Brother of Lost Autistic Boy Heads to Law School after Tragedy

Monday, April 28, 2014 - 04:00 AM

Danny Oquendo decided to go to law school and become a disabilities rights lawyer, he starts school this fall. Danny Oquendo decided to go to law school after his brother Avonte died, to help children with special needs. He starts at New York Law School this fall, in Lower Manhattan.. (Amy Pearl/WNYC)

When a 14-year-old autistic boy named Avonte Oquendo disappeared from his public school in Queens last October, his family organized search parties and maintained a command center outside the school. Along with Avonte's parents, his half-brother Danny Oquendo was critical to keeping the city's attention on the missing boy. 

After the boy's remains were found in the East River three months later, Danny said he was motivated to make a change in his life, crediting a man he met during the search with his new career focus.  That man was Attorney Gary Mayerson who specializes in helping children with autism.

Over lunch one day Oquendo learned more about Mayerson's work.

"I thought, wow, that's awesome, I didn't know lawyers did that," he recalled. "After the sad news of Avonte passing, I was reinvigorated to reapply to law school and do something that Gary's firm does."

He recently accepted an offer to attend New York Law School. And Mayerson has promised Oquendo a summer associate's position next year.

Although he's still learning about special education law, Oquendo said his priority will be improving school safety because of the way his brother was able to slip out of school. Mainly, he wants to turn his family's tragedy into something that can help others.

"Bad things do happen. They happen to everyone," he said. "You just have to be able to turn around and turn it into something good and positive."


Comments [7]


Good for him! I think when people are affected by something life altering, they often go into that field of work. Maybe as a way to heal themselves, to heal others or to just make a difference! I applaud this young man!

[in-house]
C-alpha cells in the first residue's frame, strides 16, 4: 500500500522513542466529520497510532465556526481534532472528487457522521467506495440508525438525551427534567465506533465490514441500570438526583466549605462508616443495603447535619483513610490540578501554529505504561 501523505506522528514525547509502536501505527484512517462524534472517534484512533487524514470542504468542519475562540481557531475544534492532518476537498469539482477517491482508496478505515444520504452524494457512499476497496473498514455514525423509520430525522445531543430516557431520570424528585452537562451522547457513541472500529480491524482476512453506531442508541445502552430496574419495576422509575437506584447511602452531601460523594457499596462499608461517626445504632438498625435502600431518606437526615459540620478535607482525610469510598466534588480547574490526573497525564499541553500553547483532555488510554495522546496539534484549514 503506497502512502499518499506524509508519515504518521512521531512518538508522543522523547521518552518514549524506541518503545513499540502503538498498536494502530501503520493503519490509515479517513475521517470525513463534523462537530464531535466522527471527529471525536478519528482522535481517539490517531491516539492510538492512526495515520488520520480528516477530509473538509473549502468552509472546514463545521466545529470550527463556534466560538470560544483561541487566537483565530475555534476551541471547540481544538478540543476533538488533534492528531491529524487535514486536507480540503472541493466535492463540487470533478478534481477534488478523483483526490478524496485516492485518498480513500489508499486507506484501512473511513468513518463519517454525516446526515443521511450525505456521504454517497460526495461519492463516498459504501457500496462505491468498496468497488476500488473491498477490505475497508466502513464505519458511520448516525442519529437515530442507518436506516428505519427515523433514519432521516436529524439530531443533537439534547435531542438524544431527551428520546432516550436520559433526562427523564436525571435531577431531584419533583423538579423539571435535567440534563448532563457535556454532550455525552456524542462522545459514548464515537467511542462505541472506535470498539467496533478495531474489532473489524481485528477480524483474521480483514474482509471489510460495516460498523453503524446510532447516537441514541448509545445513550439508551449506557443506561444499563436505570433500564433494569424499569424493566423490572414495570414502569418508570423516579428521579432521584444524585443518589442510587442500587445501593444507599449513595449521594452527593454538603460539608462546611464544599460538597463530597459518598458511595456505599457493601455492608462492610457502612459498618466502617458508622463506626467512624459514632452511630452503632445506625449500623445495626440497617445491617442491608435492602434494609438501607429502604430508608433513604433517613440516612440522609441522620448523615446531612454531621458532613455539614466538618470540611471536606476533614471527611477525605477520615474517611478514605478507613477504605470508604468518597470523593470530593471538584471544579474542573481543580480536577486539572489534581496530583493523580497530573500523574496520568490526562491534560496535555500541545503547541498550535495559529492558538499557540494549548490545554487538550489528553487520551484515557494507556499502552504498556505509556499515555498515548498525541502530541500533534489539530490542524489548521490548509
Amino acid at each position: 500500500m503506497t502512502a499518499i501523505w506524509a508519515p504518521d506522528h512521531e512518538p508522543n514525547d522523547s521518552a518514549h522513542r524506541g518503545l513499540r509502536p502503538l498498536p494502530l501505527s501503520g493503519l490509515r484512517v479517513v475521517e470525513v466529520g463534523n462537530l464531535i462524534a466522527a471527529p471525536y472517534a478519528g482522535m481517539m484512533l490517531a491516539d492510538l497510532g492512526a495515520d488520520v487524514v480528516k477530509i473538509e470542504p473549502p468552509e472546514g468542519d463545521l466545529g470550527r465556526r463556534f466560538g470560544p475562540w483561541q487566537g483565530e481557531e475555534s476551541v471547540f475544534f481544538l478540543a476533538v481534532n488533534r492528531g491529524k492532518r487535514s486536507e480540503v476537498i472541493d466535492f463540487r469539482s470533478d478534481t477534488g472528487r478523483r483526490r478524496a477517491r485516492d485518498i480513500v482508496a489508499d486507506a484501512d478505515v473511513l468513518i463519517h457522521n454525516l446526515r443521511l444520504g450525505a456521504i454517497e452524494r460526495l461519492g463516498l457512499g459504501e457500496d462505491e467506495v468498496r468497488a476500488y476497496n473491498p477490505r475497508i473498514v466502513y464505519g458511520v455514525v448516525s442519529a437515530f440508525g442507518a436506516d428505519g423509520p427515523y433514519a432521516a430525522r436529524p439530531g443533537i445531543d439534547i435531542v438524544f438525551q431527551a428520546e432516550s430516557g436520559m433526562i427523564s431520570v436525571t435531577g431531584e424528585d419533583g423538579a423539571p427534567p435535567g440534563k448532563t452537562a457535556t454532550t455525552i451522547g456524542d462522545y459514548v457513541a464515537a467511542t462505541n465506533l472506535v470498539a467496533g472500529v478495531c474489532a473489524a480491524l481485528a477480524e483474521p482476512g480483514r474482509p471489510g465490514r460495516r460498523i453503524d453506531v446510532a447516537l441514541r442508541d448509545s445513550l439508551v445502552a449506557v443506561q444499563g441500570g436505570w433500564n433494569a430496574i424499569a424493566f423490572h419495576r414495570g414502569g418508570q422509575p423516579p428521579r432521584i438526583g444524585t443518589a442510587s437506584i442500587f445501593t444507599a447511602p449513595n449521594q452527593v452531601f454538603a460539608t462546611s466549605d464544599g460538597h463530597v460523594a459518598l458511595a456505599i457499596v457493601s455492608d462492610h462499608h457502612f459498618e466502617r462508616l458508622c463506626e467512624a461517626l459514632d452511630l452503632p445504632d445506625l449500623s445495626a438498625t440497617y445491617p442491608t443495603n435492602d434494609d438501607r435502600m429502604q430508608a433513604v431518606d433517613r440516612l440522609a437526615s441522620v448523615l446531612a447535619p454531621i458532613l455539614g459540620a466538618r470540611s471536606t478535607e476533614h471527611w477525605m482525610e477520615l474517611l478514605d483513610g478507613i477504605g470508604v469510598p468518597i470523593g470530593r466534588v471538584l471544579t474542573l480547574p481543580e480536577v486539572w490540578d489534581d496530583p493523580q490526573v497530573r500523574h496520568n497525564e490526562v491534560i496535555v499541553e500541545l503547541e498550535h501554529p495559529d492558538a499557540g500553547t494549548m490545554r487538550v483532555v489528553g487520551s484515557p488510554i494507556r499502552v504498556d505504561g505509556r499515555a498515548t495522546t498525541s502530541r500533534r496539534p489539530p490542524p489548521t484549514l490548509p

May. 06 2014 11:06 PM
rh from near nyc

Most folks don't get what parents of special needs children and their kids have to deal with on a daily basis. My six year old was put in "basket holds" which choked him and made him lose his breath, and I was invited to attend the training to "help the staff" use holds safely. Several people including his own full-time aide were LAUGHING while the trainer was demonstrating the proper way to restrain and move a resisting child.

There is a great need for this kind of work, and it doesn't pay well. These kids cannot advocate for themselves and the parents just don't have any idea what is happening at school. And not all but too many people working with special needs children are undereducated and undertrained.

Apr. 29 2014 12:09 AM
Claudia Pringles from Vermont

Not all lawyers are litigators. I have a law practice dedicated to special needs law and find it to be very rewarding, even though it is no where near as lucrative as other law practice areas.This was a natural practice area for me because I have a child with autism of my own and I understand what it is like for other parents.

I wish Danny the best and I know that he will do many great things in his life.

Apr. 28 2014 04:11 PM

Love last line in article

Apr. 28 2014 10:40 AM
Migraine from Park Slope

Hey Joe--lawyers do more than just sue people.

I applaud this young man and wish the best for him and his family. After such a heartbreaking tragedy, it's wonderful to see Danny turn his loss into a motivating force to help others.

Best of luck to you Danny.

Apr. 28 2014 09:31 AM

So sueing people is the answer?
The security guard failed at his job. He saw him run by and didn't stop him.
On top of that no one was watching the security cameras.
This is honestly an administrative issue.

Don't let elementary school kids leave by themselves is the real issue at hand, a non-special needs kid could have drowned just as easily.

Apr. 28 2014 07:32 AM
lesterine from manhattan

lovely story, thank you.
this is a bright note of hope in an otherwise very tragic story.
danny is an inspiration to me and hopefully many of his peers.
i wish him good luck and perseverance.

Apr. 28 2014 06:43 AM

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